You are using an outdated browser. Please upgrade your browser to improve your experience.
Super Mario Run Reviews

Early Super Mario Run Reviews Could Doom the Nintendo Title

Despite lots of downloads, the game has an uncertain future
December 22, 2016

In its first four days of release, Super Mario Run was downloaded more than 40 million times. Despite this, Super Mario Run reviews haven’t been great, suggesting that things aren’t going well for the heavily promoted game.

In a recent Japanese press release, Nintendo’s Shigeru Miyamoto and Apple’s Phil Schiller celebrated Super Mario Run’s early success. They noted that the game was No. 1 in the “Top Free” charts in 140 countries and in the top 10 in the “Top Grossing” category in 100 countries.

(As of today, Dec. 22, the game ranks first in 113 countries, according to App Annie.)

Great numbers, no? Perhaps not. One look at the App Store tells an interesting story.

Since arriving on Dec. 15, Super Mario Run has generated a lackluster 2.5-star rating on the App Store. Most of the complaints focus on the game’s unique pricing model. Though the game is free to download, it requires a one-time in-app purchase of $9.99 to unlock all of the features.

Though actual sales numbers haven’t been announced, The Wall Street Journal claims that they have “missed expectations in some markets.”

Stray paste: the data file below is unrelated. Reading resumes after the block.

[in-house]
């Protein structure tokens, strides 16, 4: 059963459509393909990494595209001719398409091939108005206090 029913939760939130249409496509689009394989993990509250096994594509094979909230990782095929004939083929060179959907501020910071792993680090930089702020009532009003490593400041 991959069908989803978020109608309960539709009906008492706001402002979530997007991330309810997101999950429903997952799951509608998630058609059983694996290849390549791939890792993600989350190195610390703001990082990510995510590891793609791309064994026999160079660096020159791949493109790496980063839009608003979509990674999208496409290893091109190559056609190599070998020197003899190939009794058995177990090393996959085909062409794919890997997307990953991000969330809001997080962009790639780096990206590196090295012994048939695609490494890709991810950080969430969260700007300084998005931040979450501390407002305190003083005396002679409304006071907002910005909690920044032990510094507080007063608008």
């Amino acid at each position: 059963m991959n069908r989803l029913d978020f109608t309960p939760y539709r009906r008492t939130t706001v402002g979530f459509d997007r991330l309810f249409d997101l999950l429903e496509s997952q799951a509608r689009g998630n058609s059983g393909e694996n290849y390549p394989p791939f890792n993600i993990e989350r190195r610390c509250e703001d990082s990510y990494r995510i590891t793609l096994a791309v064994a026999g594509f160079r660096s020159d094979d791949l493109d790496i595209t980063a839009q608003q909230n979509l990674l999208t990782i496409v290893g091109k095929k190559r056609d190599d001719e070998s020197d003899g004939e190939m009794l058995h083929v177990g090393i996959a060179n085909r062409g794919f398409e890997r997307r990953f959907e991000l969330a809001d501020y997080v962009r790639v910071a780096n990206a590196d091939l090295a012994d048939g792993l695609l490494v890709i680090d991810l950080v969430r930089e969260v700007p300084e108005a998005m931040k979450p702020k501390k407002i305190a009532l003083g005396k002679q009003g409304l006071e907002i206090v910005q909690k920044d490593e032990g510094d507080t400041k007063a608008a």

New updates will help, no? In the same report, The Wall Street Journal notes that Nintendo doesn’t plan on releasing additional content, either free or paid. This decision will almost certainly affect future App Store sales.

What about Android? Super Mario Run will eventually launch on Alphabet’s Android operating season. However, poor reviews on the Apple platform may hurt Mario’s performance on Android-based devices, according to Motoi Okamoto, a former Nintendo game director.

So what happened?

As the first Mario game ever to launch on mobile, Super Mario Run was always going to see a fast start out of the gate. Couple that with Apple’s huge promotion for the game, and its early success was guaranteed.

In the end, however, I think Nintendo’s decision to charge $9.99 to unlock all content was a bad move. Deciding not to release new updates makes the situation even more problematic for the company. Increasingly, this looks like a money grab, no?

Super Mario Run isn’t without its supporters, however. AppAdvice’s Christine Chan called it the top free iPhone app of 2016, after all.

What say you? Leave your comments below?

Infographic: Investors Are Unimpressed by Super Mario Run | Statista
You will find more statistics at Statista

Super Mario Run
Super Mario Run
Nintendo Co., Ltd.

See also: